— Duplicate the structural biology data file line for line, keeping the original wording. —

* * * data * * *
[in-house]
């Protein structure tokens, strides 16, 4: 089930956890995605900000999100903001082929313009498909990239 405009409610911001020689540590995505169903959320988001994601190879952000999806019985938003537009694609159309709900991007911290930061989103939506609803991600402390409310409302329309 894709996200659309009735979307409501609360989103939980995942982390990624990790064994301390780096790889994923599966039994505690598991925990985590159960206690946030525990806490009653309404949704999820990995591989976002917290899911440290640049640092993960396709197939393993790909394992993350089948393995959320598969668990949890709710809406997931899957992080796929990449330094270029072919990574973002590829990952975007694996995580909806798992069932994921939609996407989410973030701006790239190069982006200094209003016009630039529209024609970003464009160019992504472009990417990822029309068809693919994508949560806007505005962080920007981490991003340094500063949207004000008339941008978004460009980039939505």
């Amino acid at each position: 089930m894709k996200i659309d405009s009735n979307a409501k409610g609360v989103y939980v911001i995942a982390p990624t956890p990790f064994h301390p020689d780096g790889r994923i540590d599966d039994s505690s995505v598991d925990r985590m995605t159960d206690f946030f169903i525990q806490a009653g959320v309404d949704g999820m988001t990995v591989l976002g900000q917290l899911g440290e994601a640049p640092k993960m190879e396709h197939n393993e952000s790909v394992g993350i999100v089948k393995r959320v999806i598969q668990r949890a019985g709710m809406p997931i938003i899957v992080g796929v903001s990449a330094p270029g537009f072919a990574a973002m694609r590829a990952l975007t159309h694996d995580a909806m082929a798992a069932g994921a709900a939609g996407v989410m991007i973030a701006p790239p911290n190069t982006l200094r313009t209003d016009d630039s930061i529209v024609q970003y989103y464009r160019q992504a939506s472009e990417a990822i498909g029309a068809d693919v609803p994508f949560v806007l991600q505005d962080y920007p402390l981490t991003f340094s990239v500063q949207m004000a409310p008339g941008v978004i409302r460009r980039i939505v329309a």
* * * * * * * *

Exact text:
[in-house]
């Protein structure tokens, strides 16, 4: 089930956890995605900000999100903001082929313009498909990239 405009409610911001020689540590995505169903959320988001994601190879952000999806019985938003537009694609159309709900991007911290930061989103939506609803991600402390409310409302329309 894709996200659309009735979307409501609360989103939980995942982390990624990790064994301390780096790889994923599966039994505690598991925990985590159960206690946030525990806490009653309404949704999820990995591989976002917290899911440290640049640092993960396709197939393993790909394992993350089948393995959320598969668990949890709710809406997931899957992080796929990449330094270029072919990574973002590829990952975007694996995580909806798992069932994921939609996407989410973030701006790239190069982006200094209003016009630039529209024609970003464009160019992504472009990417990822029309068809693919994508949560806007505005962080920007981490991003340094500063949207004000008339941008978004460009980039939505």
């Amino acid at each position: 089930m894709k996200i659309d405009s009735n979307a409501k409610g609360v989103y939980v911001i995942a982390p990624t956890p990790f064994h301390p020689d780096g790889r994923i540590d599966d039994s505690s995505v598991d925990r985590m995605t159960d206690f946030f169903i525990q806490a009653g959320v309404d949704g999820m988001t990995v591989l976002g900000q917290l899911g440290e994601a640049p640092k993960m190879e396709h197939n393993e952000s790909v394992g993350i999100v089948k393995r959320v999806i598969q668990r949890a019985g709710m809406p997931i938003i899957v992080g796929v903001s990449a330094p270029g537009f072919a990574a973002m694609r590829a990952l975007t159309h694996d995580a909806m082929a798992a069932g994921a709900a939609g996407v989410m991007i973030a701006p790239p911290n190069t982006l200094r313009t209003d016009d630039s930061i529209v024609q970003y989103y464009r160019q992504a939506s472009e990417a990822i498909g029309a068809d693919v609803p994508f949560v806007l991600q505005d962080y920007p402390l981490t991003f340094s990239v500063q949207m004000a409310p008339g941008v978004i409302r460009r980039i939505v329309a």